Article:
The scenario where there’s a change in government is where things start to get very interesting, because Andrew Scheer has stated his intention to return the Senate to making partisan appointments, and would ensure that he has an actual government caucus (and one would hope a Leader of the Government in the Senate that is actually in Cabinet, but he may attempt to carry on what Stephen Harper started in his fit of pique late in his term and keep his Cabinet free of senators).  The open question there, however, will be if he also carries on with Harper’s system of treating senators as backbenchers to be whipped, which will continue to damage the institution.  With the Liberals in the Senate unlikely to be able to form opposition, because they will unlikely have enough members left to maintain official status, that will create a few awkward scenarios.

While there is always the possibility that enough members of the ISG will decide to cross over to the Liberals in order to oppose the Conservatives and their agenda, we could very well see the ISG try and claim opposition status on its own, which would be odd if they also continue to insist that they’re not partisan.  It would also mean that they would have to start acting with greater coordination than they have been to date, if they hope to have any chance of being effective at an opposition role, otherwise they will likely find their efforts to be blunted by their own inability to organize themselves – something that is already tripping them up.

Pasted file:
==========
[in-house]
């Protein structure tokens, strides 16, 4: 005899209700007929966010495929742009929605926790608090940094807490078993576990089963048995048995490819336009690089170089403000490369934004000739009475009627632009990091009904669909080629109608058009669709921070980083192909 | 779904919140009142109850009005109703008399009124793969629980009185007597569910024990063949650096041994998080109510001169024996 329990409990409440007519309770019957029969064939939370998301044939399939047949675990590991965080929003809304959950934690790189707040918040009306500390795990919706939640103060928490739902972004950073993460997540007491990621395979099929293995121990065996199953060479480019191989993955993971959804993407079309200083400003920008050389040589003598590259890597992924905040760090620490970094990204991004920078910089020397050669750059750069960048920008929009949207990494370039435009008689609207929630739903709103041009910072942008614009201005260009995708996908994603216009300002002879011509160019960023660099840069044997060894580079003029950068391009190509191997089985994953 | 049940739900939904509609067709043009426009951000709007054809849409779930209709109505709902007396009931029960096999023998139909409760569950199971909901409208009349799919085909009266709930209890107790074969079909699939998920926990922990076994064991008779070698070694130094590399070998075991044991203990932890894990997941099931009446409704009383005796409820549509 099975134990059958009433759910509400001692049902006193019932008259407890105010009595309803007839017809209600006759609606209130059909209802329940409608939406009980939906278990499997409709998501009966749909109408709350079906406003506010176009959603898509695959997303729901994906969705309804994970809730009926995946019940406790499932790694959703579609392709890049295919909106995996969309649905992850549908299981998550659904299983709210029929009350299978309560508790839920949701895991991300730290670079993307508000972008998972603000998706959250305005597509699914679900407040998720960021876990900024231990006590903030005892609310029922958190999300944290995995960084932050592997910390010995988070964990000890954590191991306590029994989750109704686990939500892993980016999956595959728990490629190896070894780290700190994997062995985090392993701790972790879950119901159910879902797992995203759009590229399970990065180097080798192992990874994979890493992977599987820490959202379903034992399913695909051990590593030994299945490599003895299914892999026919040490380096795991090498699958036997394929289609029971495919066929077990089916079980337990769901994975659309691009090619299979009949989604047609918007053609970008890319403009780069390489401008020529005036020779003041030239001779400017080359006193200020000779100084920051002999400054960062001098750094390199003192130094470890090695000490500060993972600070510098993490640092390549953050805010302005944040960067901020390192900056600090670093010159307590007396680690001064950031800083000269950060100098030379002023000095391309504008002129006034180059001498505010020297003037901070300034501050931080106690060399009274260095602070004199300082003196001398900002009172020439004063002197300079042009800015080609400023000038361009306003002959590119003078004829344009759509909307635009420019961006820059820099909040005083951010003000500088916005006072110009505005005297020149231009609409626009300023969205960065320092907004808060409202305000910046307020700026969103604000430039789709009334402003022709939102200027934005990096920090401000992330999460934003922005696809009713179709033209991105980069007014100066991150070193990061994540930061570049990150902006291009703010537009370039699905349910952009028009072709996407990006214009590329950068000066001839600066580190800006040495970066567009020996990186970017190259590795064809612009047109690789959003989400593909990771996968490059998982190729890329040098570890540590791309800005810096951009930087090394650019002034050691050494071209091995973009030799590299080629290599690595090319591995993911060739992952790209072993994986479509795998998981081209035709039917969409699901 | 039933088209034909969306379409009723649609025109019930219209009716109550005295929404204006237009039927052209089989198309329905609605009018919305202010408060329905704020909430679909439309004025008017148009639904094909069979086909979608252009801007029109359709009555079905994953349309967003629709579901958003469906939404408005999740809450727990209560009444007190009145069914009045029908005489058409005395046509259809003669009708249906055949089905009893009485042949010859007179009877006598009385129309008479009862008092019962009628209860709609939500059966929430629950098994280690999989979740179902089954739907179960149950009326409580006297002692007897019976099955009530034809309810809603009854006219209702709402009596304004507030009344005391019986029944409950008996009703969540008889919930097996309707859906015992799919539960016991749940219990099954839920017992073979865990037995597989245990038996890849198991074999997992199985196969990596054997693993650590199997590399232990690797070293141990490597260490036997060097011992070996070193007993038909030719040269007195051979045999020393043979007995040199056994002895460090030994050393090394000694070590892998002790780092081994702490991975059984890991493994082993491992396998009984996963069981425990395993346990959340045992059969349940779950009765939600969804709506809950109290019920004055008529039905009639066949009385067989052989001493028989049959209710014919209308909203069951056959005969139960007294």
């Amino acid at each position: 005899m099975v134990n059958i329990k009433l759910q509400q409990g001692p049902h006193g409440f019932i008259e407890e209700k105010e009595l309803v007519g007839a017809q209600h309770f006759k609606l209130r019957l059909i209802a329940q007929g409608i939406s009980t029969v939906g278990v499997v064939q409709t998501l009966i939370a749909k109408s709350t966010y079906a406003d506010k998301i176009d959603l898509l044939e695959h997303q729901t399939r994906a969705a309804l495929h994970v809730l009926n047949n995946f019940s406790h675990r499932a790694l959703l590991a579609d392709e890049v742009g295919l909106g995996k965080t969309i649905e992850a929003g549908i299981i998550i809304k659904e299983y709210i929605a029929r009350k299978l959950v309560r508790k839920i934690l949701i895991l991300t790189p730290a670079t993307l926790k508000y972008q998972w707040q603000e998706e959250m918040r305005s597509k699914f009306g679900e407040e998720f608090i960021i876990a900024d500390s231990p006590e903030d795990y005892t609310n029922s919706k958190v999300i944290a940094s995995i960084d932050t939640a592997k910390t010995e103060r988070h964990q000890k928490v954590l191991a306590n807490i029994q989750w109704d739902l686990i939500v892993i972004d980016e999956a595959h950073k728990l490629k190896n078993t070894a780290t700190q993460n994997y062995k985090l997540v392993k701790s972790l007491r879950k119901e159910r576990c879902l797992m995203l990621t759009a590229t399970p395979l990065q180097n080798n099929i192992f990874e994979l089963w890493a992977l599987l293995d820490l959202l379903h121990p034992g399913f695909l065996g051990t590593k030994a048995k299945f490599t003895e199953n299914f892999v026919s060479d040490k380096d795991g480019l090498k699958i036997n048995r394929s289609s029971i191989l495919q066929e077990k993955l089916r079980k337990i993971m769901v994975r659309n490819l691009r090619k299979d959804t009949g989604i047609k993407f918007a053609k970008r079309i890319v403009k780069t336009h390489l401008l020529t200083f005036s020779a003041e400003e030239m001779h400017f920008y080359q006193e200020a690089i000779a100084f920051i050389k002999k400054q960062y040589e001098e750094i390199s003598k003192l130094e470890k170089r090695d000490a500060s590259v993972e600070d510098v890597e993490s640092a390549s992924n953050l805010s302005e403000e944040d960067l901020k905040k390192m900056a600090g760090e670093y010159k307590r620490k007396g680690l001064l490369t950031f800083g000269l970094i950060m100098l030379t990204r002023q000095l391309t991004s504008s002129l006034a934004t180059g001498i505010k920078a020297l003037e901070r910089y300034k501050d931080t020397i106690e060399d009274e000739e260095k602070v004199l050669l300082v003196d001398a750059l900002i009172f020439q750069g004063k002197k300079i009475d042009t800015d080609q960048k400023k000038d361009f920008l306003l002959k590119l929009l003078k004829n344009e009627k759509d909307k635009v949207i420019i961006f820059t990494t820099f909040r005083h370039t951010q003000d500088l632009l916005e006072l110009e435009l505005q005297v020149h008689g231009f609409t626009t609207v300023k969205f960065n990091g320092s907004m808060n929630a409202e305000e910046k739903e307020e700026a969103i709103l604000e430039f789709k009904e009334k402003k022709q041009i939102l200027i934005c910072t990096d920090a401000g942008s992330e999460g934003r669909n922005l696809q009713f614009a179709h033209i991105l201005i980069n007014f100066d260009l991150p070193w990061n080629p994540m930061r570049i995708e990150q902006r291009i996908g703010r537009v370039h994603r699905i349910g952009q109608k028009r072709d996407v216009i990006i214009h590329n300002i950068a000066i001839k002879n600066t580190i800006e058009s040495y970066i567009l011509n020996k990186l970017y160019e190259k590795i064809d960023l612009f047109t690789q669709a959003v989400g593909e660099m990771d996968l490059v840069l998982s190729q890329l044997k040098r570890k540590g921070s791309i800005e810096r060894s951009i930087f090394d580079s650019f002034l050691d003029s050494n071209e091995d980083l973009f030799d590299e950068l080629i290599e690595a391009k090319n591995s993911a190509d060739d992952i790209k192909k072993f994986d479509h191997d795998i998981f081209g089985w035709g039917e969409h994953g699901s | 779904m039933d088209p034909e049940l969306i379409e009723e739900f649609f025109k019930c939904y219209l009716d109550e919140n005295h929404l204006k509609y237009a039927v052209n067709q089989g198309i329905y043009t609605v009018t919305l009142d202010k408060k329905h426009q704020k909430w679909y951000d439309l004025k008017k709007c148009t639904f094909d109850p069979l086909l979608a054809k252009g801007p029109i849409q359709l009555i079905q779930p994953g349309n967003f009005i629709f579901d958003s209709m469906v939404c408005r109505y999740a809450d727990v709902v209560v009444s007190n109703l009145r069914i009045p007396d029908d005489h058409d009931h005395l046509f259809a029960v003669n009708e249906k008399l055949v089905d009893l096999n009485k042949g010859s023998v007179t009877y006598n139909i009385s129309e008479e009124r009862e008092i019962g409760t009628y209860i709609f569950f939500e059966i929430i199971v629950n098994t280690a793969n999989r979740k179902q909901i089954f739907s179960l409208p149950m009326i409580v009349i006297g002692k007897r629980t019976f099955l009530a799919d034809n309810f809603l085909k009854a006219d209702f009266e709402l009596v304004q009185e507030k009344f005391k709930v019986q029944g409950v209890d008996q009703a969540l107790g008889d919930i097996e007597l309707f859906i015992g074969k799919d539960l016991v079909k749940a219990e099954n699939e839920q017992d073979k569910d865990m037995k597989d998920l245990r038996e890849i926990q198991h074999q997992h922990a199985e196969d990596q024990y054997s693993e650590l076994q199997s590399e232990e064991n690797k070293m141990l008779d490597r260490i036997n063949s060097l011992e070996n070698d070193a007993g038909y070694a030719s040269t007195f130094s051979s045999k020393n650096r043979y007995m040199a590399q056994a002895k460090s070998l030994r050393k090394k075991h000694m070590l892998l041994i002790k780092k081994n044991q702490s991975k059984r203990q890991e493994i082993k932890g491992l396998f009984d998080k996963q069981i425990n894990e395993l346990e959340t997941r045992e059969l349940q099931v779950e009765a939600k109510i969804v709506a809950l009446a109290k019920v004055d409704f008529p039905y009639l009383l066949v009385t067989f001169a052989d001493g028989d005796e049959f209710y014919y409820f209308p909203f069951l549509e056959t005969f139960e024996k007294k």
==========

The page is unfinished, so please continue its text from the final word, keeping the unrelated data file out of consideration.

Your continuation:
Under either scenario, the possibility that the ISG breaks up is something that is certainly one that needs to be kept in mind, because it’s already a fragile coalition that is threatening to implode as it is.  Part of that is because of the way in which its members have been appointed – you have very accomplished individuals, many of whom with big egos, who applied for the position and were chosen, which confirms in their own estimation that they have “earned” this position and that they have a mandate to do something with it.  The ISG’s current “leadership” already can’t get some of those members to fall in line procedurally or to honour agreements that have been negotiated between caucuses, and this will only get worse.

In the Hill Times piece, Senator Stephen Greene stated that he thinks the ISG will splinter if Senator Woo no longer leads them, and I’ve also heard this from others.  Greene says he’s had interest from some senators about forming a splinter group that is less dogmatic about political affiliation than the ISG is with their charter, and there is also speculation about an Indigenous caucus forming out of the ISG, likely to be led by Senator Murray Sinclair if it happens.  It’s all speculation, but such splintering might be hastened if the changes to the Parliament of Canada Act are made, so that there will be funding incentives for these smaller groups to break off if they can reach the threshold of nine members.

A Senate that is either dominated by the ISG, or by small independent splinter caucuses, is likely one that will continue the problems we have seen with the inability to get bills passed in a timely manner.  The longer-term implications of Justin Trudeau’s attempt at “reforming” the institution are starting to manifest, and few of them are good for parliament as a whole.  Ultimately, we are left with few good options for limiting the damage that is being wrought.

Photo Credit: CTV News

More from Dale Smith.     @journo_dale